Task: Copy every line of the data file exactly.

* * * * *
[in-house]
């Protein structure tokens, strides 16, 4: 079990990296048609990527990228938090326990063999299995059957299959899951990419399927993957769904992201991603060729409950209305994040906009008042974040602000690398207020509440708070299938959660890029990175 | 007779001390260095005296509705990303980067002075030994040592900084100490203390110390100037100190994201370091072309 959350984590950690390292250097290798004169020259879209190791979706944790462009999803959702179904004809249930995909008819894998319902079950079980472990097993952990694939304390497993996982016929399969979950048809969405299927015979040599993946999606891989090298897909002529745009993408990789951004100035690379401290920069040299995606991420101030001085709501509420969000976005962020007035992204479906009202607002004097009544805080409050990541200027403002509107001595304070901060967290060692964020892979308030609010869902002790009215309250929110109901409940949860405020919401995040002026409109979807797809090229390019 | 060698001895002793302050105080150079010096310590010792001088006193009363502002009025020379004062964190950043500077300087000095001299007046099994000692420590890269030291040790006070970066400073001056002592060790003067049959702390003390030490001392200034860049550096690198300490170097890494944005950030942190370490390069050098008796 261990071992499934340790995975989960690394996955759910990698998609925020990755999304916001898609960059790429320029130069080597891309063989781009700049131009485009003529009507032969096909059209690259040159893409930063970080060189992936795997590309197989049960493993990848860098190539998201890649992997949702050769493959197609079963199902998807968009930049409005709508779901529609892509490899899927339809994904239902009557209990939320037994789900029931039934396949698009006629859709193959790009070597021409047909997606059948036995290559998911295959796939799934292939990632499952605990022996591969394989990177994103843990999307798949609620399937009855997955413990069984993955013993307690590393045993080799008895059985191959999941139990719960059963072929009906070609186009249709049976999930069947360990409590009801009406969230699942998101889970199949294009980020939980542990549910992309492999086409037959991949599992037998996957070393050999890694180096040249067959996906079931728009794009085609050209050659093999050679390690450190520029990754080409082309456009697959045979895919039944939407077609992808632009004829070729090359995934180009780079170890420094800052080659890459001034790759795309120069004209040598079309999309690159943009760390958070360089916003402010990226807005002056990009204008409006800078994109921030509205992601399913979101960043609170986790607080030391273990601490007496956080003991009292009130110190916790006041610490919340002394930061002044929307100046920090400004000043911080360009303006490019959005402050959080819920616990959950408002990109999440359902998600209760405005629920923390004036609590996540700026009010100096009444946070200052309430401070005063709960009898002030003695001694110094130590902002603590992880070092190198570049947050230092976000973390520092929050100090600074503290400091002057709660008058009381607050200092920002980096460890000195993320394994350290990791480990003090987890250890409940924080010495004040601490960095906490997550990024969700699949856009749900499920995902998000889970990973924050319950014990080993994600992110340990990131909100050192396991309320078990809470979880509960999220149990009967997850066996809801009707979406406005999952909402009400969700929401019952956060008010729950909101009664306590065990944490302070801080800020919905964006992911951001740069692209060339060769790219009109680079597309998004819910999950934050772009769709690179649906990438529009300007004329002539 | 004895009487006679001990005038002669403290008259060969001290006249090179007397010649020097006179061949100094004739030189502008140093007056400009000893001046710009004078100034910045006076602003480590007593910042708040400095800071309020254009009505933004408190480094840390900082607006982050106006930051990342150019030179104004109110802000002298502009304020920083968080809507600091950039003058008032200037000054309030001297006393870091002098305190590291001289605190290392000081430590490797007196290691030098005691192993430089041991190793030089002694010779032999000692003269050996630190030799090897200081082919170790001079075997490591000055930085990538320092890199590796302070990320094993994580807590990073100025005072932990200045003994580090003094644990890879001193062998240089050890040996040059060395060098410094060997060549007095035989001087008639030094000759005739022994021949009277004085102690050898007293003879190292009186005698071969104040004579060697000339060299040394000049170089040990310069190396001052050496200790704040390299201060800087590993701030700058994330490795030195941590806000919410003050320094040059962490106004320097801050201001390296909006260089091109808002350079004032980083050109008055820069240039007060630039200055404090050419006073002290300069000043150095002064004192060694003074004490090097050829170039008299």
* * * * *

[in-house]
């Protein structure tokens, strides 16, 4: 079990990296048609990527990228938090326990063999299995059957299959899951990419399927993957769904992201991603060729409950209305994040906009008042974040602000690398207020509440708070299938959660890029990175 | 007779001390260095005296509705990303980067002075030994040592900084100490203390110390100037100190994201370091072309 959350984590950690390292250097290798004169020259879209190791979706944790462009999803959702179904004809249930995909008819894998319902079950079980472990097993952990694939304390497993996982016929399969979950048809969405299927015979040599993946999606891989090298897909002529745009993408990789951004100035690379401290920069040299995606991420101030001085709501509420969000976005962020007035992204479906009202607002004097009544805080409050990541200027403002509107001595304070901060967290060692964020892979308030609010869902002790009215309250929110109901409940949860405020919401995040002026409109979807797809090229390019 | 060698001895002793302050105080150079010096310590010792001088006193009363502002009025020379004062964190950043500077300087000095001299007046099994000692420590890269030291040790006070970066400073001056002592060790003067049959702390003390030490001392200034860049550096690198300490170097890494944005950030942190370490390069050098008796 261990071992499934340790995975989960690394996955759910990698998609925020990755999304916001898609960059790429320029130069080597891309063989781009700049131009485009003529009507032969096909059209690259040159893409930063970080060189992936795997590309197989049960493993990848860098190539998201890649992997949702050769493959197609079963199902998807968009930049409005709508779901529609892509490899899927339809994904239902009557209990939320037994789900029931039934396949698009006629859709193959790009070597021409047909997606059948036995290559998911295959796939799934292939990632499952605990022996591969394989990177994103843990999307798949609620399937009855997955413990069984993955013993307690590393045993080799008895059985191959999941139990719960059963072929009906070609186009249709049976999930069947360990409590009801009406969230699942998101889970199949294009980020939980542990549910992309492999086409037959991949599992037998996957070393050999890694180096040249067959996906079931728009794009085609050209050659093999050679390690450190520029990754080409082309456009697959045979895919039944939407077609992808632009004829070729090359995934180009780079170890420094800052080659890459001034790759795309120069004209040598079309999309690159943009760390958070360089916003402010990226807005002056990009204008409006800078994109921030509205992601399913979101960043609170986790607080030391273990601490007496956080003991009292009130110190916790006041610490919340002394930061002044929307100046920090400004000043911080360009303006490019959005402050959080819920616990959950408002990109999440359902998600209760405005629920923390004036609590996540700026009010100096009444946070200052309430401070005063709960009898002030003695001694110094130590902002603590992880070092190198570049947050230092976000973390520092929050100090600074503290400091002057709660008058009381607050200092920002980096460890000195993320394994350290990791480990003090987890250890409940924080010495004040601490960095906490997550990024969700699949856009749900499920995902998000889970990973924050319950014990080993994600992110340990990131909100050192396991309320078990809470979880509960999220149990009967997850066996809801009707979406406005999952909402009400969700929401019952956060008010729950909101009664306590065990944490302070801080800020919905964006992911951001740069692209060339060769790219009109680079597309998004819910999950934050772009769709690179649906990438529009300007004329002539 | 004895009487006679001990005038002669403290008259060969001290006249090179007397010649020097006179061949100094004739030189502008140093007056400009000893001046710009004078100034910045006076602003480590007593910042708040400095800071309020254009009505933004408190480094840390900082607006982050106006930051990342150019030179104004109110802000002298502009304020920083968080809507600091950039003058008032200037000054309030001297006393870091002098305190590291001289605190290392000081430590490797007196290691030098005691192993430089041991190793030089002694010779032999000692003269050996630190030799090897200081082919170790001079075997490591000055930085990538320092890199590796302070990320094993994580807590990073100025005072932990200045003994580090003094644990890879001193062998240089050890040996040059060395060098410094060997060549007095035989001087008639030094000759005739022994021949009277004085102690050898007293003879190292009186005698071969104040004579060697000339060299040394000049170089040990310069190396001052050496200790704040390299201060800087590993701030700058994330490795030195941590806000919410003050320094040059962490106004320097801050201001390296909006260089091109808002350079004032980083050109008055820069240039007060630039200055404090050419006073002290300069000043150095002064004192060694003074004490090097050829170039008299």